The best of EcoWatch, right in your inbox. Sign up for our email newsletter!
Solar Industry Experiences Record-Breaking Growth
By Tom Kimbis, Solar Energy Industries Association
It seems like clockwork at this point. With each new Solar Market Insight (SMI) report, the solar industry sees more historic growth and this new report from GTM Research and the Solar Energy Industries Association (SEIA) is no different.
An array of solar panels supplies energy for necessities at Marine Corps Air Ground Combat Center Twentynine Palms, Calif.U.S. Marine Corps Pfc. Jeremiah Handeland
The solar industry installed 2,051 megawatts of PV in Q2 2016, bringing the total nationwide capacity to 31.6 gigawatts (see Figure 1.1 below) and making this quarter the best non-quarter 4 ever for the industry. There is now enough solar installed to power more than 6.2 million U.S. homes and reduce carbon emissions by 37 million metric tons each year.
A new solar installation was completed every 82 seconds in the first half of 2016, equaling more than 1,000 installs every day. This frequency is what will take the current total of 1.1 million solar systems, which took 40 years to reach, to 2 million systems by 2018.
The outlook for the rest of 2016 is just as eye-opening. The industry expects to add 13.9 GW of new capacity, which would be an 85 percent growth rate over 2015, solar's largest year ever. The U.S added 4 GW of capacity in the first half of 2016, but the industry will add nearly 10 GW in the final six months, which is 34 percent more than was installed in all of 2015, a record year.
The industry is growing faster than ever and here is what else we saw in this SMI report:
- Solar prices fell across all market segments, with declines ranging from 2-7 percent (see Figure 2.3).
- As a whole, the price of solar is 18 percent lower than it was one year ago and 63 percent lower than it was 5 years ago.
- Solar represented 26 percent of all new electric generating capacity brought online in the first half of 2016.
- There are now 1,162,000 individual solar systems installed in the U.S., including more than a million residential systems.
- The utility-scale sector installed more than 1 GW for the third consecutive quarter and will install nearly 10 GW by the end of this year.
- Thanks to strong growth by non-traditional markets like Texas and Utah, the residential sector experienced another record quarter, installing 650 MW.
The Q3 Solar Market Insight Report provides a clear vision of where the solar industry stands today and where we're headed in the future. By 2021, the industry is projected to nearly quadruple, while more than doubling its employment numbers and generating billions in investment. The state of solar is strong and the potential for future growth is even more encouraging.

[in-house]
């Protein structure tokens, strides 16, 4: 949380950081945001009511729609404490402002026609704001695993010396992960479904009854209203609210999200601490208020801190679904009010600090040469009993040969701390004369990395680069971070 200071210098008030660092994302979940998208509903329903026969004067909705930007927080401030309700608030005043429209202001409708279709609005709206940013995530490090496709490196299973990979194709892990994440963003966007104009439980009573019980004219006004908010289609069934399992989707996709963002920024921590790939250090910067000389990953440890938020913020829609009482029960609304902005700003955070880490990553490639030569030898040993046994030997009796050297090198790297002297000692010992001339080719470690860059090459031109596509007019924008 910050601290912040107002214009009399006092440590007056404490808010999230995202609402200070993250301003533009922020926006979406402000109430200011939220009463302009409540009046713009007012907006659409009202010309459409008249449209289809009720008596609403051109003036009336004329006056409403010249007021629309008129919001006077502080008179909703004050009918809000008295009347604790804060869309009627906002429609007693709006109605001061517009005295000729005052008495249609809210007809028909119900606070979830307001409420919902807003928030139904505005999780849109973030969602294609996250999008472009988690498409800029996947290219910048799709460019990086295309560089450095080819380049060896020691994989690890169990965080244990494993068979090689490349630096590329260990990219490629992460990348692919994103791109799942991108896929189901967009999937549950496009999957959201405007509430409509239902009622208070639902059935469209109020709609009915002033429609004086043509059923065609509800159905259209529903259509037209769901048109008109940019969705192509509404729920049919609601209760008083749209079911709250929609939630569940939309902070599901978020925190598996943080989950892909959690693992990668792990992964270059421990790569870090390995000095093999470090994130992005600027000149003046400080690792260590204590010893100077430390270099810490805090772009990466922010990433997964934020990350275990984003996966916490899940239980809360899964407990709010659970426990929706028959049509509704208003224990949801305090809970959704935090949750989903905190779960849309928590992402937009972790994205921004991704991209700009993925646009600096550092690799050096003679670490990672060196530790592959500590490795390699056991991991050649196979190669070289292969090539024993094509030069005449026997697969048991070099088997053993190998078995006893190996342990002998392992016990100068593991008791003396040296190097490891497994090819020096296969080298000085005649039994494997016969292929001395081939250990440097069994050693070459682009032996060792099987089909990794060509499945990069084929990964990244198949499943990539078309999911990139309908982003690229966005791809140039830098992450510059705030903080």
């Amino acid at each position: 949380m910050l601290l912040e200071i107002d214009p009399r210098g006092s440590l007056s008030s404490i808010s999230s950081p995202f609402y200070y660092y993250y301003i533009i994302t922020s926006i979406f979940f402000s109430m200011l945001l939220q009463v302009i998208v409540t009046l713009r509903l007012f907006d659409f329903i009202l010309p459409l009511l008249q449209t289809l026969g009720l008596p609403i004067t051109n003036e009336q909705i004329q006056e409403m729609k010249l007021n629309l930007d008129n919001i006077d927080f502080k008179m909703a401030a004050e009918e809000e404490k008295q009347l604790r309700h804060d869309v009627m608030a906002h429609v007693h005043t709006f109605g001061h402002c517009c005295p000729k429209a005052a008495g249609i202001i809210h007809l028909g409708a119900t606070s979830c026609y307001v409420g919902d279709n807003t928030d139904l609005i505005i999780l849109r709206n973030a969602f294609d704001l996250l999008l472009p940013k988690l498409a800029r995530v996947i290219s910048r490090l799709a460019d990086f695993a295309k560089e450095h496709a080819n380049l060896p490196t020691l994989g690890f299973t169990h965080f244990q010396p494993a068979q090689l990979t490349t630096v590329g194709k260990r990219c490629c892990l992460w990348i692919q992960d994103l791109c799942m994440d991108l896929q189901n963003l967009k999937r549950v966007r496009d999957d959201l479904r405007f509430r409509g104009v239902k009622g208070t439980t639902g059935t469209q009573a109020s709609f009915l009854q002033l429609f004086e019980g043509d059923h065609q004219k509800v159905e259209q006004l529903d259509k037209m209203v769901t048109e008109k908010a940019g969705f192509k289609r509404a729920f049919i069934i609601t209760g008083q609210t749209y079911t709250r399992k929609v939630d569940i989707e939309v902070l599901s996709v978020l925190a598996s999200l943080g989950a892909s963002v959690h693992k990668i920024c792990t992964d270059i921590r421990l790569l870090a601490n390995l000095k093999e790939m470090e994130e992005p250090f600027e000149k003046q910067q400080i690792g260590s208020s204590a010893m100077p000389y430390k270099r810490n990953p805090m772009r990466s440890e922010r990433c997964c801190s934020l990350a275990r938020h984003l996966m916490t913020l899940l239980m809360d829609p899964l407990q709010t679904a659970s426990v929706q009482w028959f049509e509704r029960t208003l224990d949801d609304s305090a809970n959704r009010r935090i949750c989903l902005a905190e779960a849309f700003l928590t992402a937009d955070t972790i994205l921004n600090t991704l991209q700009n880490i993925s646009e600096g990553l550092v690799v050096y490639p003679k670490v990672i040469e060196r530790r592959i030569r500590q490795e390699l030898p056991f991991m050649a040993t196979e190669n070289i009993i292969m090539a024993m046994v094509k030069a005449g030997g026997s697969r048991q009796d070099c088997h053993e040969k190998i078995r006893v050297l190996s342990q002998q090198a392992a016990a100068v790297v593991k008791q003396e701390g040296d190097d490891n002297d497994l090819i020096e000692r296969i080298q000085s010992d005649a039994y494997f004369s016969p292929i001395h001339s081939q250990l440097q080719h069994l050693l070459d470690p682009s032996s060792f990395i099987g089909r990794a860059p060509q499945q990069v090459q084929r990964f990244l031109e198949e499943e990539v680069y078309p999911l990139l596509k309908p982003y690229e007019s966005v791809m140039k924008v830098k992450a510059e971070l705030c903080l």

EcoWatch Daily Newsletter
By Elizabeth Henderson
Farmworkers, farmers and their organizations around the country have been singing the same tune for years on the urgent need for immigration reform. That harmony turns to discord as soon as you get down to details on how to get it done, what to include and what compromises you are willing to make. Case in point: the Farm Workforce Modernization Act (H.R. 5038), which passed in the House of Representatives on Dec. 11, 2019, by a vote of 260-165. The Senate received the bill the next day and referred it to the Committee on the Judiciary, where it remains. Two hundred and fifty agriculture and labor groups signed on to the United Farm Workers' (UFW) call for support for H.R. 5038. UFW President Arturo Rodriguez rejoiced:
By Julia Conley
A council representing more than 800,000 doctors across the U.S. signed a letter Friday imploring President Donald Trump to reverse his call for businesses to reopen by April 12, warning that the president's flouting of the guidance of public health experts could jeopardize the health of millions of Americans and throw hospitals into even more chaos as they fight the coronavirus pandemic.
By Melissa Kravitz Hoeffner
Over six gallons of water are required to produce one gallon of wine. "Irrigation, sprays, and frost protection all [used in winemaking] require a lot of water," explained winemaker and sommelier Keith Wallace, who's also a professor and the founder of the Wine School of Philadelphia, the largest independent wine school in the U.S. And water waste is just the start of the climate-ruining inefficiencies commonplace in the wine industry. Sustainably speaking, climate change could be problematic for your favorite glass of wine.
By Jeff Turrentine
From day to day, our public health infrastructure — the people and systems we've put in place to keep populations, as opposed to individuals, healthy — largely goes unnoticed. That's because when it's working well, its success takes the form of utter normalcy.